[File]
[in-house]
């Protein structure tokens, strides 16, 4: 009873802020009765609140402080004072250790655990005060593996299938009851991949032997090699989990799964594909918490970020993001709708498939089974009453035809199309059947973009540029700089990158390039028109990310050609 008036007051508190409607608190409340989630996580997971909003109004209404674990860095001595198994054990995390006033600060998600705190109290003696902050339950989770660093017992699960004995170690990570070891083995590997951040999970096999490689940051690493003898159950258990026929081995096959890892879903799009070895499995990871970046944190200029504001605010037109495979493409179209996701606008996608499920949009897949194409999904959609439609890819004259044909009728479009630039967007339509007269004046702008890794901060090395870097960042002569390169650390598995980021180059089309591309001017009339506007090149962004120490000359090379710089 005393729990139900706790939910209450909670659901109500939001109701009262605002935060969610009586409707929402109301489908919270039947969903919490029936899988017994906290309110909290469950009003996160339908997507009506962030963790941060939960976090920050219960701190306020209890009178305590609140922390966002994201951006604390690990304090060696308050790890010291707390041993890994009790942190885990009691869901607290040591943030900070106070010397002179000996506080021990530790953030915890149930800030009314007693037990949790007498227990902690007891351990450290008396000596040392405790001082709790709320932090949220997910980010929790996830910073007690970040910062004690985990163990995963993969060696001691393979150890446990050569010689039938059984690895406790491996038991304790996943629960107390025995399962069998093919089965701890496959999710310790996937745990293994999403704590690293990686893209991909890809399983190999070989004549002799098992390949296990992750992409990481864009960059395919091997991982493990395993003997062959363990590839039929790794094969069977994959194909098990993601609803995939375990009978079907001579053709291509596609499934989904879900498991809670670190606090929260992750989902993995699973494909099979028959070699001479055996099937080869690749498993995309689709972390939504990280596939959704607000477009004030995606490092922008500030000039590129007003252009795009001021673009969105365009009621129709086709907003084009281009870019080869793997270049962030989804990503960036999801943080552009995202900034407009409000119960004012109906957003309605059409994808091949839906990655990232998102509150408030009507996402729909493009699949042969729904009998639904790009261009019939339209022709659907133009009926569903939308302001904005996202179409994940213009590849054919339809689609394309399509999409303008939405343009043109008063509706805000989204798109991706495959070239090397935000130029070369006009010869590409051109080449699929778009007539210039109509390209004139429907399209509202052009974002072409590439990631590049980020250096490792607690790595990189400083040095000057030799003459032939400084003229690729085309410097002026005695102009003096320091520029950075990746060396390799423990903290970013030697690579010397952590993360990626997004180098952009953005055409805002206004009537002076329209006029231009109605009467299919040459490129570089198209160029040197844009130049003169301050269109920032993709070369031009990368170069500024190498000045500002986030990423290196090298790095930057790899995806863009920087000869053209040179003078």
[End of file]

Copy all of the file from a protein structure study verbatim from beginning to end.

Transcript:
[in-house]
């Protein structure tokens, strides 16, 4: 009873802020009765609140402080004072250790655990005060593996299938009851991949032997090699989990799964594909918490970020993001709708498939089974009453035809199309059947973009540029700089990158390039028109990310050609 008036007051508190409607608190409340989630996580997971909003109004209404674990860095001595198994054990995390006033600060998600705190109290003696902050339950989770660093017992699960004995170690990570070891083995590997951040999970096999490689940051690493003898159950258990026929081995096959890892879903799009070895499995990871970046944190200029504001605010037109495979493409179209996701606008996608499920949009897949194409999904959609439609890819004259044909009728479009630039967007339509007269004046702008890794901060090395870097960042002569390169650390598995980021180059089309591309001017009339506007090149962004120490000359090379710089 005393729990139900706790939910209450909670659901109500939001109701009262605002935060969610009586409707929402109301489908919270039947969903919490029936899988017994906290309110909290469950009003996160339908997507009506962030963790941060939960976090920050219960701190306020209890009178305590609140922390966002994201951006604390690990304090060696308050790890010291707390041993890994009790942190885990009691869901607290040591943030900070106070010397002179000996506080021990530790953030915890149930800030009314007693037990949790007498227990902690007891351990450290008396000596040392405790001082709790709320932090949220997910980010929790996830910073007690970040910062004690985990163990995963993969060696001691393979150890446990050569010689039938059984690895406790491996038991304790996943629960107390025995399962069998093919089965701890496959999710310790996937745990293994999403704590690293990686893209991909890809399983190999070989004549002799098992390949296990992750992409990481864009960059395919091997991982493990395993003997062959363990590839039929790794094969069977994959194909098990993601609803995939375990009978079907001579053709291509596609499934989904879900498991809670670190606090929260992750989902993995699973494909099979028959070699001479055996099937080869690749498993995309689709972390939504990280596939959704607000477009004030995606490092922008500030000039590129007003252009795009001021673009969105365009009621129709086709907003084009281009870019080869793997270049962030989804990503960036999801943080552009995202900034407009409000119960004012109906957003309605059409994808091949839906990655990232998102509150408030009507996402729909493009699949042969729904009998639904790009261009019939339209022709659907133009009926569903939308302001904005996202179409994940213009590849054919339809689609394309399509999409303008939405343009043109008063509706805000989204798109991706495959070239090397935000130029070369006009010869590409051109080449699929778009007539210039109509390209004139429907399209509202052009974002072409590439990631590049980020250096490792607690790595990189400083040095000057030799003459032939400084003229690729085309410097002026005695102009003096320091520029950075990746060396390799423990903290970013030697690579010397952590993360990626997004180098952009953005055409805002206004009537002076329209006029231009109605009467299919040459490129570089198209160029040197844009130049003169301050269109920032993709070369031009990368170069500024190498000045500002986030990423290196090298790095930057790899995806863009920087000869053209040179003078």